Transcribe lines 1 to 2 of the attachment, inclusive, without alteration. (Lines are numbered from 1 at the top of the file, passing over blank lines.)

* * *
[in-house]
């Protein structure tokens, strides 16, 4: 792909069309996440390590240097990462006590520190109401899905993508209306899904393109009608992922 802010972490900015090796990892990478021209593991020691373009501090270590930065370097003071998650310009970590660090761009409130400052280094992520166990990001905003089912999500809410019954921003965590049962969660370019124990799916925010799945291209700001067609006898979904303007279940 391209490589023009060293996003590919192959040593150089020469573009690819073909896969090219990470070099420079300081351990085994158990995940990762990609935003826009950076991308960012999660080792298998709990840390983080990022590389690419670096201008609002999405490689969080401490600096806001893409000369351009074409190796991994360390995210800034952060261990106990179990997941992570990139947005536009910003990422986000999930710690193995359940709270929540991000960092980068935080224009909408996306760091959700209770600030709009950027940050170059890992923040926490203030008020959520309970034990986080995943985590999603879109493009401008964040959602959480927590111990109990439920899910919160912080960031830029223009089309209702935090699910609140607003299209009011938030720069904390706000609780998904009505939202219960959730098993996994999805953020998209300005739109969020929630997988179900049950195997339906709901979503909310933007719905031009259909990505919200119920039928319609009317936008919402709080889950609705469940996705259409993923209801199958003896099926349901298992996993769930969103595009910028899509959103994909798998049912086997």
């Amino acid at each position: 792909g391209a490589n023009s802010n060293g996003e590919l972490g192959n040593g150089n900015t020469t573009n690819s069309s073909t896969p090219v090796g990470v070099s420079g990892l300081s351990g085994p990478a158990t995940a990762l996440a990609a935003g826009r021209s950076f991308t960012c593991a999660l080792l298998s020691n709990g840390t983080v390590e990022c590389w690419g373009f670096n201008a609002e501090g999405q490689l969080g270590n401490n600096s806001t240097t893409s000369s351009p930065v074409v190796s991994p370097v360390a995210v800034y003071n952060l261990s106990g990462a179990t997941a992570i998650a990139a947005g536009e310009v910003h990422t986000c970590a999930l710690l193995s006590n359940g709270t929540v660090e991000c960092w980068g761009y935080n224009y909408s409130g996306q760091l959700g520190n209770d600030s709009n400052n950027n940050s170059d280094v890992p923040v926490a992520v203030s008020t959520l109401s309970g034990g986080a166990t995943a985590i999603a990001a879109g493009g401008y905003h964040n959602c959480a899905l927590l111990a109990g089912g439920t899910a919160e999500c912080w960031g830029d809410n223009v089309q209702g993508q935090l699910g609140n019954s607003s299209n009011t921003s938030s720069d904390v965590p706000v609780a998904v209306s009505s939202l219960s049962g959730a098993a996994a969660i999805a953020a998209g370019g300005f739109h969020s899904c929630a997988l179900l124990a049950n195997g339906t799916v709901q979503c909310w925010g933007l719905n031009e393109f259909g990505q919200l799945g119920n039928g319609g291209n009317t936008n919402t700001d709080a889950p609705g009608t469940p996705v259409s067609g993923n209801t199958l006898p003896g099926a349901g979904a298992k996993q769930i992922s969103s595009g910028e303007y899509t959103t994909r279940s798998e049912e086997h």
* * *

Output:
[in-house]
């Protein structure tokens, strides 16, 4: 792909069309996440390590240097990462006590520190109401899905993508209306899904393109009608992922 802010972490900015090796990892990478021209593991020691373009501090270590930065370097003071998650310009970590660090761009409130400052280094992520166990990001905003089912999500809410019954921003965590049962969660370019124990799916925010799945291209700001067609006898979904303007279940 391209490589023009060293996003590919192959040593150089020469573009690819073909896969090219990470070099420079300081351990085994158990995940990762990609935003826009950076991308960012999660080792298998709990840390983080990022590389690419670096201008609002999405490689969080401490600096806001893409000369351009074409190796991994360390995210800034952060261990106990179990997941992570990139947005536009910003990422986000999930710690193995359940709270929540991000960092980068935080224009909408996306760091959700209770600030709009950027940050170059890992923040926490203030008020959520309970034990986080995943985590999603879109493009401008964040959602959480927590111990109990439920899910919160912080960031830029223009089309209702935090699910609140607003299209009011938030720069904390706000609780998904009505939202219960959730098993996994999805953020998209300005739109969020929630997988179900049950195997339906709901979503909310933007719905031009259909990505919200119920039928319609009317936008919402709080889950609705469940996705259409993923209801199958003896099926349901298992996993769930969103595009910028899509959103994909798998049912086997």